1. Personalize and sign a sympathy card to the bereaved. (See Fast Fact #22: Writing a Condolence Letter)
  2. Consider attending the wake, funeral or memorial service.
  3. Consider referral to a bereavement support service or agency, particularly if children are involved.
  4. Encourage the bereaved to schedule a physical exam four to six months after the death.
  5. Invite the bereaved to meet with you regarding autopsy results or to discuss unresolved questions.

Also See:
Fast Fact #76: Telephone Notification of Death: Part 1
Fast Fact #77: Telephone Notification of Death: Part 2

References: Schaefer, C. Quesenbery, C. P. Jr., & Wi, S. (1995). Mortality following conjugal bereavement and the effects of a shared environment, American Journal of Epidemiology, 144(12), 1142-52.
Shively, P & Midland, D.(Eds.). (1999). The art of compassionate death notification, Gundersen Lutheran Medical Foundation, La Crosse, WI.
Tolle, S. W., Bascom, P. B., Hickman, D.H., Benson, J.A. (1986). Communication between physician and surviving spouses following patient deaths Journal of General Internal Medicine, 1, (Sept/Oct), 309- 314.
Witter, D.M., Tolle, S.W. & Moseley, J.R. (1990). A bereavement program: good care, quality assurance, and risk management Hospital & Health Services Administration, 35(2), 263-275.
Zunin, H. S. & Zunin, L. M. (1991). The art of condolence, what to write, what to say, what to do at a time of loss, New York: Harpers Collins.

Copyright and Referencing Information: Users are free to download and distribute Fast Facts for educational purposes only. Citation for referencing. Fast Facts and Concepts #64 Death Notification. Midland D. March, 2002. End-of-Life Physician Education Resource Center www.eperc.mcw.edu.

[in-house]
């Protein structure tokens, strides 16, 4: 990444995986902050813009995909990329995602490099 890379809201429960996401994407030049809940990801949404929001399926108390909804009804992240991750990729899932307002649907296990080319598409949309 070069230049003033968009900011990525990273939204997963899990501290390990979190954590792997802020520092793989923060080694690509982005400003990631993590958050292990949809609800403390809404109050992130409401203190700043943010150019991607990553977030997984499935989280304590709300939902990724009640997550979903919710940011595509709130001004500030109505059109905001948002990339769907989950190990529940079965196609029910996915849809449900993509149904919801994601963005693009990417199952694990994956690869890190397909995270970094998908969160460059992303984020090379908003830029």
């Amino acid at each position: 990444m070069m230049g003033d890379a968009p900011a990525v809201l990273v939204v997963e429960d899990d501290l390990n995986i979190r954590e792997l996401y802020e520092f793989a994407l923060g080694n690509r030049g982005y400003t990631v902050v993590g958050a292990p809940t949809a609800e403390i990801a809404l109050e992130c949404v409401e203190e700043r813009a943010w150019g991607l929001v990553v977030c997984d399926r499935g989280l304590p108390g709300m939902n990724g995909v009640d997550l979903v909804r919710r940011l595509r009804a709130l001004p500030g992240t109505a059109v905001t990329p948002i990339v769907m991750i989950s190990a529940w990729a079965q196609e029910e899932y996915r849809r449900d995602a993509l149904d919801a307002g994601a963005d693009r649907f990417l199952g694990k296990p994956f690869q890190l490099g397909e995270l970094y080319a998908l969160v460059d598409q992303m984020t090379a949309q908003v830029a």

Fast Facts and Concepts was originally developed as an end-of-life teaching tool by Eric Warm, MD, U. Cincinnati, Department of Medicine. See: Warm, E. Improving EOL care--internal medicine curriculum project. J Pall Med 1999; 2: 339-340.

Disclaimer: Fast Facts provide educational information, this information is not medical advice. Health care providers should exercise their own independent clinical judgment. Some Fast Fact information cites the use of a product in dosage, for an indication, or in a manner other than that recommended in the product labeling. Accordingly, the official prescribing information should be consulted before any such product is used.

Creation Date: 3/2002

Format: Handouts

Purpose: Instructional Aid, Teaching

Training: Fellows, 1st/2nd Year Medical Students, 3rd/4th Year Medical Students, PGY1 (Interns), PGY2-6, Physicians in Practice
Specialty: Anesthesiology, Emergency Medicine, Family Medicine, General Internal Medicine, Geriatrics, Hematology/Oncology, Neurology, OB/GYN, Ophthalmology, Pulmonary/Critical Care, Pediatrics, Psychiatry, Surgery
Non-Physician: Clergy/Chaplains, General Public, Graduate Students, Lawyers, Patients/Families, Nurses, Social Workers

ACGME Competencies: Interpersonal and Communication Skills, Patient Care

Keyword(s): Caring for families, Death pronouncement, Post-death family care

The Fast Facts series is distributed for educational use only and does not constitute medical advice. For the most current version of Fast Facts visit the EPERC web site at www.eperc.mcw.edu. This mirror version is provided subject to copyright restrictions for educational use within the Inter-Instutional Collaborating Network on End-of-Life Care (IICN).